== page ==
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Clashes Over Access to Birth Control Could Divide GOP’s Fragile House Majority

After the Supreme Court tossed “Roe,” 195 House Republicans voted against the Right to Contraception Act.

House Minority Leader Kevin McCarthy and Rep. Marjorie Taylor Greene walk to a press conference on May 12, 2022, in Washington, D.C.

The incoming GOP House majority is already showing signs of schism as far right members attempt to sabotage the long-expected rise of Republican leader Rep. Kevin McCarthy to the position of House speaker. Whoever prevails will have the unenviable job of balancing the thirst for culture war in the conspiracy-obsessed, MAGA wing of the GOP with the desire among members from swing states to eventually be reelected. Of all issues that could haunt a man like McCarthy, reproductive rights may prove to be one of the most divisive to GOP unity as the nation faces the aftermath of new statewide abortion bans.

In July, a few weeks after the Supreme Court threw out the constitutional right to abortion, House Democrats passed the Right to Contraception Act with a small handful of Republicans. The relatively brief legislation protects the rights of patients and medical providers to access contraceptives, which are broadly defined to include condoms, IUDs, birth control pills, Plan B, and other methods. Contraception is widely used and largely uncontroversial, and the bill says nothing about abortion, but a whopping 195 House Republicans voted against it anyway.

Unsurprisingly, poll after poll has shown that a vast majority of voters support the fundamental right to access contraception and other basics of reproductive health. In 2019, about 92 percent of Gallup respondents said the use of birth control is “morally acceptable.” However, more recent surveys and midterm election results suggest that many voters did not know House Republicans voted against a bill to codify contraceptive rights, and when voters did hear about it, Republicans with extreme views faced headwinds among women and swing voters.

House Republicans may raise vague “religious liberty” objections to the Right to Contraception Act, but their views are still way outside the mainstream and alarming to women even within their own party. A survey by Data for Progress taken a few weeks before the midterms found that two-thirds of voters thought Republicans made the wrong decision by voting against the bill, including 70 percent of women, 65 percent of independents and nearly half of all Republicans. Another 62 percent of all women, which includes Republicans, said they were less likely to vote for candidates who oppose the right to contraception.

Facing such polling, it’s unlikely the incoming House majority would take up legislation focused solely on contraception, but the issue could come up in committee hearings and debates over health care reform. Anti-abortion lawmakers on the right routinely introduce sweeping bans on abortion and contraception to please their anti-choice base, and Democrats are bound to raise alarms as more people are refused medical care and forced to flee the 13 red states where most abortions are now banned.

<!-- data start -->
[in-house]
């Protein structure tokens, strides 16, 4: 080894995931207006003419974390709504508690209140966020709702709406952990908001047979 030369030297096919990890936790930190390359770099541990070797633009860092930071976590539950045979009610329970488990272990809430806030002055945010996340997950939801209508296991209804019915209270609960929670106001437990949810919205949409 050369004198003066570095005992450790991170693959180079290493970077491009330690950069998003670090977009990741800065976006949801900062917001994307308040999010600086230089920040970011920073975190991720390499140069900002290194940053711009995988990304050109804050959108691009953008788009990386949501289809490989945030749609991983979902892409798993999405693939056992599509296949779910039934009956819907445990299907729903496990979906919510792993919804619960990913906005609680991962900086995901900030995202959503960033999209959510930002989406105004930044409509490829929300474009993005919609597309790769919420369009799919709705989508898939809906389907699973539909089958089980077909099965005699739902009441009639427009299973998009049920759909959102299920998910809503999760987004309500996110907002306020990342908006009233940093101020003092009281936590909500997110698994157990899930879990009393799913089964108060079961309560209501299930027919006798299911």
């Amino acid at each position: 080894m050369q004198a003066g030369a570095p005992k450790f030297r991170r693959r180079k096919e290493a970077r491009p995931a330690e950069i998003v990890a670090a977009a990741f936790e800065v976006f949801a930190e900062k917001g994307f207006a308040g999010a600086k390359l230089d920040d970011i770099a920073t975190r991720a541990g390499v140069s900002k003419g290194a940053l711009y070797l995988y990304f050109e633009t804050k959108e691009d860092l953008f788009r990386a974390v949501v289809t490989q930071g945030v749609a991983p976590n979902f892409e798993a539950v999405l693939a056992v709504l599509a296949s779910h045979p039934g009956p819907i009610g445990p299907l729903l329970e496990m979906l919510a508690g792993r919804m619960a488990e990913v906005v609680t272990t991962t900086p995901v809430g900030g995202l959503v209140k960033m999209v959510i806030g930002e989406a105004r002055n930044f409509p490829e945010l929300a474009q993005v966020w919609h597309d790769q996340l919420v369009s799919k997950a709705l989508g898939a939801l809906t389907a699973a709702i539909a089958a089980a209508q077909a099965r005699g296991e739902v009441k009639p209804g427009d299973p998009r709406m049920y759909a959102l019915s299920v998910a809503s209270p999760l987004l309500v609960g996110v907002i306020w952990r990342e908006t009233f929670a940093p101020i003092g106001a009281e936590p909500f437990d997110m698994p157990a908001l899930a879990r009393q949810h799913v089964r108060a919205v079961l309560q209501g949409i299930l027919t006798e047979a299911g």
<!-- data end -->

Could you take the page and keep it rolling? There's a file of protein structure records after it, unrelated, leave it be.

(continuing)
With abortion rights under attack, reproductive rights advocates — not to mention millions of people who have sex — have good reason to worry about the erosion of more rights in the wake of the Supreme Court’s ruling in Dobbs v. Jackson Women’s Health Organization. Indeed, politicians in Ohio, Florida, Louisiana, Missouri and Idaho have pushed legislation or policies aimed at restricting contraception since 2020, according to the bipartisan group Americans for Contraception.

In a now infamous opinion concurring with the decision that overturned Roe v. Wade and abortion rights for millions of people, Justice Clarence Thomas raised the idea of overturning the constitutional right to contraception — a right established in Griswold v. Connecticut in 1965. Thomas, a longtime skeptic of reproductive rights under the constitution, argued that the legal basis for Roe is also the basis for other rights, including the right to contraception, so the courts could “reconsider” the Griswold decision.

“Make no mistake, we have already heard the anti-abortion movement talk about limiting access, affordability and accessibility across states,” said Chris Fleming, co-founder of Americans for Contraception, in an email. “What the GOP fails to understand is that access to contraception is an issue that touches every American.”

Alarmed, Democrats and reproductive rights groups quickly moved to pass the Right to Contraception Act in the House, only to have the bill blocked by Republicans in the Senate. Republicans were tight-lipped about the bill on the campaign trail, and 55 percent of independents and 70 percent of Republicans reported hearing nothing about the legislation ahead of the midterms. Contraception advocates say the vote still came back to haunt the GOP.

Americans for Contraception says it spent more than $1 million running ads calling out Republican House members who voted against the bill across North Carolina and 12 congressional districts in other states. In North Carolina, a Democrat flipped a seat formerly held by anti-abortion extremist Rep. Ted Budd, who narrowly won an open Senate seat after voting against contraceptive rights. Voters rejected a handful of GOP incumbents who voted against contraceptive rights, including New Mexico Rep. Yvette Herrell, who co-sponsored legislation that opponents say would ban all abortions and some types of contraceptives, such as IUDs.

Such extreme legislation could once again arise from the combative far right of the new House majority, and Democrats will be eager to show the country the true face of the GOP before the 2024 presidential elections. Kevin McCarthy, on the other hand, may be hoping the issue simply doesn’t come up if he wins the speaker’s gavel.